In a normal year, the event celebrates heritage pigs with chefs competing in nose-to-tail cookoffs in 15 different cities, each leading to a Grand Cochon at the Food & Wine Classic for bragging rights as the "King or Queen of Pork."
This year's COVID-19 version of the porkapalooza will look different.
For the first time since its inception in 1999, Cochon555 will offer participants the opportunity to virtually cook along with some of their city's best local chefs from the comfort of their own home.
"We want to redevelop the event without losing authenticity," says Brett Friedman, partner and CEO of Agency 21 Consulting, which operates Cochon555. "In addition to staying relevant, most important to our business is to drive revenue to support the restaurants and farmers."
The interactive online series will kick off in Minneapolis on September 10 — picking up where the event left off at the onset of the pandemic — and end with Chicago chefs conducting virtual demos on October 25. Tickets to the 45-minute Zoom sessions start at $115 and include ingredients for an oinker-centric course, pre-prepared dishes, sparkling water, a bottle of white or red wine from Bodegas Ontañón, and a cocktail kit or premixed cocktail that includes either Buffalo Trace bourbon or Wheatley vodka. Guests can choose to pick up their kit at the chef’s designated restaurant or have it delivered for an additional $30 fee.
Eighty percent of proceeds from ticket sales will benefit the participating restaurants.
Miami's time in the spotlight — the city's ninth — will take place from Tuesday, September 22 through Sunday, September 27.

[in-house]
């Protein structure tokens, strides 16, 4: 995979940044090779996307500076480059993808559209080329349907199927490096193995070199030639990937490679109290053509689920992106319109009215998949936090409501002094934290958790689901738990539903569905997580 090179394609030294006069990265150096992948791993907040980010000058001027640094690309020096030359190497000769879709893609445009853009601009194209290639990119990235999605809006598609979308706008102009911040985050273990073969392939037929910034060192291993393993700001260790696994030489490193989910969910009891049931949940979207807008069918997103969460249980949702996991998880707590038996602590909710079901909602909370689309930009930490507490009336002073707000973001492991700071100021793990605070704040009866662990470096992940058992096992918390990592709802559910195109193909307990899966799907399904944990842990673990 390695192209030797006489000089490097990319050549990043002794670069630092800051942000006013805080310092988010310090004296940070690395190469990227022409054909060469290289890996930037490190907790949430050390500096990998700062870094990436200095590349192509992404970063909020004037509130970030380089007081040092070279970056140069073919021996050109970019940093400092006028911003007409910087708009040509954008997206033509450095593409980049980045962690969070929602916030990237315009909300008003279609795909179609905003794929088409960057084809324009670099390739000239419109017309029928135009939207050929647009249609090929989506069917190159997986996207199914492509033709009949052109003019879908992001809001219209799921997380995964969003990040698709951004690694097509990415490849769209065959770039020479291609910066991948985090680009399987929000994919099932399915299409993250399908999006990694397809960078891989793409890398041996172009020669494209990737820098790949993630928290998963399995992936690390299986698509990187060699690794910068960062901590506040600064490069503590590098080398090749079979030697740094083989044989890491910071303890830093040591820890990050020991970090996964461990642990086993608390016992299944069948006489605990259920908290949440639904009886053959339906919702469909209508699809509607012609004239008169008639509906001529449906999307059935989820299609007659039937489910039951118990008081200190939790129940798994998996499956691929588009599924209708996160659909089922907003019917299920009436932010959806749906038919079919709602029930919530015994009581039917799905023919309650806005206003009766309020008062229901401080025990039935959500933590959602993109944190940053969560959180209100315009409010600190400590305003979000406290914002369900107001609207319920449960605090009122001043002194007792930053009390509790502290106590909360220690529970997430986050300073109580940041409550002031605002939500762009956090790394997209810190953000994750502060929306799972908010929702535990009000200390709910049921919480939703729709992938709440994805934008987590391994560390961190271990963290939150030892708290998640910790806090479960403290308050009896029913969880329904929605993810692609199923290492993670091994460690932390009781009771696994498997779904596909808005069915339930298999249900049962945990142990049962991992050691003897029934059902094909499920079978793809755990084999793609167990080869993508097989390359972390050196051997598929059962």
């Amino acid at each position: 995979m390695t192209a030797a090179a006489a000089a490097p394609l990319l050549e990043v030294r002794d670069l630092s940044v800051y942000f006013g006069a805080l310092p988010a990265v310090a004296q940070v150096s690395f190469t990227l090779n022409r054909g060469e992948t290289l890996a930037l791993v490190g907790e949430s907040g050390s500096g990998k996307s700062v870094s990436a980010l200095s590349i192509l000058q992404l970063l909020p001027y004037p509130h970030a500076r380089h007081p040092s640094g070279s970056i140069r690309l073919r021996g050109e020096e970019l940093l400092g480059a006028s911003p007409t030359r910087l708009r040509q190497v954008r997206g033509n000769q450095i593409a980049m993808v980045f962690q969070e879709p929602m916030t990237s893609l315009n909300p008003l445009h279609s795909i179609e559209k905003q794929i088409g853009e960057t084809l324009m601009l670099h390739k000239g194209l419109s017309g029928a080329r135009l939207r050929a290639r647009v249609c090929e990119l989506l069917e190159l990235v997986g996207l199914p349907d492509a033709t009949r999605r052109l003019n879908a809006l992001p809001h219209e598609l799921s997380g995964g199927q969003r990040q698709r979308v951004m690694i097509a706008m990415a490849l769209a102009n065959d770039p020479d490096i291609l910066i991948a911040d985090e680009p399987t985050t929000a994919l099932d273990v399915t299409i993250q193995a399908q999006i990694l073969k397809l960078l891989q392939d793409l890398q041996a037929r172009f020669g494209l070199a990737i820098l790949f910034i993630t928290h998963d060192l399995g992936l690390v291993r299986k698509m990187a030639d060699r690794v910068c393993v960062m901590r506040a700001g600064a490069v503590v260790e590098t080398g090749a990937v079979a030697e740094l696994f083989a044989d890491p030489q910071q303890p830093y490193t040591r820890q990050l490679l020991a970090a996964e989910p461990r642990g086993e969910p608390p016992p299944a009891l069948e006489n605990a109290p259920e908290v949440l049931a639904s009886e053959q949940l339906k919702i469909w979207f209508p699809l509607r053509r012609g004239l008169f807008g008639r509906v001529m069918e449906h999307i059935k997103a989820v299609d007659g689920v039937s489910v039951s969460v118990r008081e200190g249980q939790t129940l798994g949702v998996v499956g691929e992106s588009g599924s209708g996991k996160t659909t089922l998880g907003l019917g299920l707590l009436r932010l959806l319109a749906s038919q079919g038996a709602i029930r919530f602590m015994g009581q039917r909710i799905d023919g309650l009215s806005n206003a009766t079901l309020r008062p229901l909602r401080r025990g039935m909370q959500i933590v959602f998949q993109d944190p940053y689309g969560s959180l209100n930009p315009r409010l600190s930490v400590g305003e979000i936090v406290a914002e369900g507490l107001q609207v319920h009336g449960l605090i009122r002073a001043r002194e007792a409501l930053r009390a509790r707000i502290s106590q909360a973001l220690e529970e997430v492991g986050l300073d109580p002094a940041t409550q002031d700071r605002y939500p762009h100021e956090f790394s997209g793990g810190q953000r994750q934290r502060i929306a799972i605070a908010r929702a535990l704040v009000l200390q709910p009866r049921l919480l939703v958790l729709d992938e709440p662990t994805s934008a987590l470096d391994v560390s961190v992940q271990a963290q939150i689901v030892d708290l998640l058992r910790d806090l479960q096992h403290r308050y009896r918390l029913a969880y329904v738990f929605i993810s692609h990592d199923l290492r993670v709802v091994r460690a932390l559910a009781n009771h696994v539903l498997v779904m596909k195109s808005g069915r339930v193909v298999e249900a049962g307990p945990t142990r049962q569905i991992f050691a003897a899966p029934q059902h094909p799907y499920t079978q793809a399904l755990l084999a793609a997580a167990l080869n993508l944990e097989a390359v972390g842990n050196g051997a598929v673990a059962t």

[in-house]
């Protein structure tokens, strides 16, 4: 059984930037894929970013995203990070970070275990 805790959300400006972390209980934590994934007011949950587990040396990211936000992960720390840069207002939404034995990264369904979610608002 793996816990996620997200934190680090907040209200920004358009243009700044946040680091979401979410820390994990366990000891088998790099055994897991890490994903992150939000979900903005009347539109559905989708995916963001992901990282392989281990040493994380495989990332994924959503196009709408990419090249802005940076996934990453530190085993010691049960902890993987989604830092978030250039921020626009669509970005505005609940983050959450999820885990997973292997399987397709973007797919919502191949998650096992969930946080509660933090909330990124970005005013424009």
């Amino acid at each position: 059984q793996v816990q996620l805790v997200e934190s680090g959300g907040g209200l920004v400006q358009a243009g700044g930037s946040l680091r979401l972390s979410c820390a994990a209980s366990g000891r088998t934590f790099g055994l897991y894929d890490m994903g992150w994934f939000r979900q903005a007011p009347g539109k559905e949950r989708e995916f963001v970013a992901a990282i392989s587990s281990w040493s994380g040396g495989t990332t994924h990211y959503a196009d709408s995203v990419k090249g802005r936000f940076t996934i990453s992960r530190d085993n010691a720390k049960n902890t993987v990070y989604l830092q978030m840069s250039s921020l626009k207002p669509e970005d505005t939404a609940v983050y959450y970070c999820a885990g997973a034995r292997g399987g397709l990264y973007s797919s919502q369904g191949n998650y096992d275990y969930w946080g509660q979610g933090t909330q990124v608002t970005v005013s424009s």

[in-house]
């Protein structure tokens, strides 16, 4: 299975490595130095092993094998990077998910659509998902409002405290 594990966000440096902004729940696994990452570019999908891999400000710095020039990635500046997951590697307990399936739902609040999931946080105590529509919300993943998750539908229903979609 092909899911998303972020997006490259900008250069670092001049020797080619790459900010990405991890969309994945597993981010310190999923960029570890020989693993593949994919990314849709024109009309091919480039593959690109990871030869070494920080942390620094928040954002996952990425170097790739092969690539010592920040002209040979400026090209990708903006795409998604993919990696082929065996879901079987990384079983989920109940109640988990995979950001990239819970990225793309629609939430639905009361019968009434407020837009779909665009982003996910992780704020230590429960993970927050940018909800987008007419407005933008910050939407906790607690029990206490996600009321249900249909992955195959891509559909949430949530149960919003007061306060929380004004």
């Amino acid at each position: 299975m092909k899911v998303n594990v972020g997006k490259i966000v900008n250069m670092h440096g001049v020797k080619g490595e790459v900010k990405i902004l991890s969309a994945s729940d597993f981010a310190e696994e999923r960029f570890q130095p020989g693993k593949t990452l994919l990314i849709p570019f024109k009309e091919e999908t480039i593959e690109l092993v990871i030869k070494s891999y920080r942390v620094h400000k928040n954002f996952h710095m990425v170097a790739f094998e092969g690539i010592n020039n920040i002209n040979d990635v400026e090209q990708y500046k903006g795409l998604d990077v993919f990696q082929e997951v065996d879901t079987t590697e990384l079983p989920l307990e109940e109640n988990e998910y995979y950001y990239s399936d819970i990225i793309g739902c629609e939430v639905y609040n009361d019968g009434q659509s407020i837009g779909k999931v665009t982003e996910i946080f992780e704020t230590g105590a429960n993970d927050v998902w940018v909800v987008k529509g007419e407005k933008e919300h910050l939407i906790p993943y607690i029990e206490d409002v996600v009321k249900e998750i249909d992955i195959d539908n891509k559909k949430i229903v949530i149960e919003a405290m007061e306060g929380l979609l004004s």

Chef Michael Lewis of Kyu will host the first online session, with a meal that features a tomahawk pork chop and a Thai fried-rice stone pot with pork sausage and duck. The lineup also includes Michael Schwartz (Amara at Paraiso), Jeff McInnis and Janine Booth (Root & Bone), Giorgio Rapicavoli (Eating House), and Brad Kilgore (Ember). Each session can accommodate up to 75 virtual guests.
The medium notwithstanding, the heritage pigs used in the recipes remain the stars of Cochon. Because the pigs aren't crossbred, they produce a darker, richer, more tender, more marbled (and typically fattier) meat that is hailed for its flavor.
Schwartz, whose menu includes a slow-roasted pig and, for dessert, a chocolate flan with bacon and cashew brittle, says the idea is to teach guests how to utilize different parts of the pig in their cooking.
"This virtual series is interesting and offers a safe approach," Schwartz tells New Times. "That's our new reality and we can't escape it — but still, the sessions won't feel like work. It's still all about fun."
For a complete schedule and to purchase tickets, visit cochon555.com.